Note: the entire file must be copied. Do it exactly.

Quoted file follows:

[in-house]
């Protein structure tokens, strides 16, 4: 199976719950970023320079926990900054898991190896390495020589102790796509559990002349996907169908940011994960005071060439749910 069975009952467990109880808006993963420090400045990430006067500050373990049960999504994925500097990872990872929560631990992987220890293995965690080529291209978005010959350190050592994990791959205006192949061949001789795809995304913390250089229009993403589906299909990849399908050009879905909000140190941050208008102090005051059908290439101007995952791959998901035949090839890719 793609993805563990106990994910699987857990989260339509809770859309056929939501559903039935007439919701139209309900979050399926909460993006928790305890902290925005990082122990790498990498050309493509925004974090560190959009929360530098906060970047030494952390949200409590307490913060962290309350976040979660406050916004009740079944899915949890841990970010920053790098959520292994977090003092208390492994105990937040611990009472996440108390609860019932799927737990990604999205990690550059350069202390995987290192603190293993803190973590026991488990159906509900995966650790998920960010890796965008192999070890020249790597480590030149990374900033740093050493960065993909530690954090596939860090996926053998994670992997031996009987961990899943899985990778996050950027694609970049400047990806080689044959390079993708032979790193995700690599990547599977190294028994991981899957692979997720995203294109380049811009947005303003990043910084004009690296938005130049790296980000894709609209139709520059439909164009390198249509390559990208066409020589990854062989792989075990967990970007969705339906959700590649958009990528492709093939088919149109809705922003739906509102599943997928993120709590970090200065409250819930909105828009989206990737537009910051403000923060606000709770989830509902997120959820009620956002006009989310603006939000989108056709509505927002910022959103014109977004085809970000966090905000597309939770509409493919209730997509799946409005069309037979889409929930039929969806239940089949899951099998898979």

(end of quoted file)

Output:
[in-house]
């Protein structure tokens, strides 16, 4: 199976719950970023320079926990900054898991190896390495020589102790796509559990002349996907169908940011994960005071060439749910 069975009952467990109880808006993963420090400045990430006067500050373990049960999504994925500097990872990872929560631990992987220890293995965690080529291209978005010959350190050592994990791959205006192949061949001789795809995304913390250089229009993403589906299909990849399908050009879905909000140190941050208008102090005051059908290439101007995952791959998901035949090839890719 793609993805563990106990994910699987857990989260339509809770859309056929939501559903039935007439919701139209309900979050399926909460993006928790305890902290925005990082122990790498990498050309493509925004974090560190959009929360530098906060970047030494952390949200409590307490913060962290309350976040979660406050916004009740079944899915949890841990970010920053790098959520292994977090003092208390492994105990937040611990009472996440108390609860019932799927737990990604999205990690550059350069202390995987290192603190293993803190973590026991488990159906509900995966650790998920960010890796965008192999070890020249790597480590030149990374900033740093050493960065993909530690954090596939860090996926053998994670992997031996009987961990899943899985990778996050950027694609970049400047990806080689044959390079993708032979790193995700690599990547599977190294028994991981899957692979997720995203294109380049811009947005303003990043910084004009690296938005130049790296980000894709609209139709520059439909164009390198249509390559990208066409020589990854062989792989075990967990970007969705339906959700590649958009990528492709093939088919149109809705922003739906509102599943997928993120709590970090200065409250819930909105828009989206990737537009910051403000923060606000709770989830509902997120959820009620956002006009989310603006939000989108056709509505927002910022959103014109977004085809970000966090905000597309939770509409493919209730997509799946409005069309037979889409929930039929969806239940089949899951099998898979």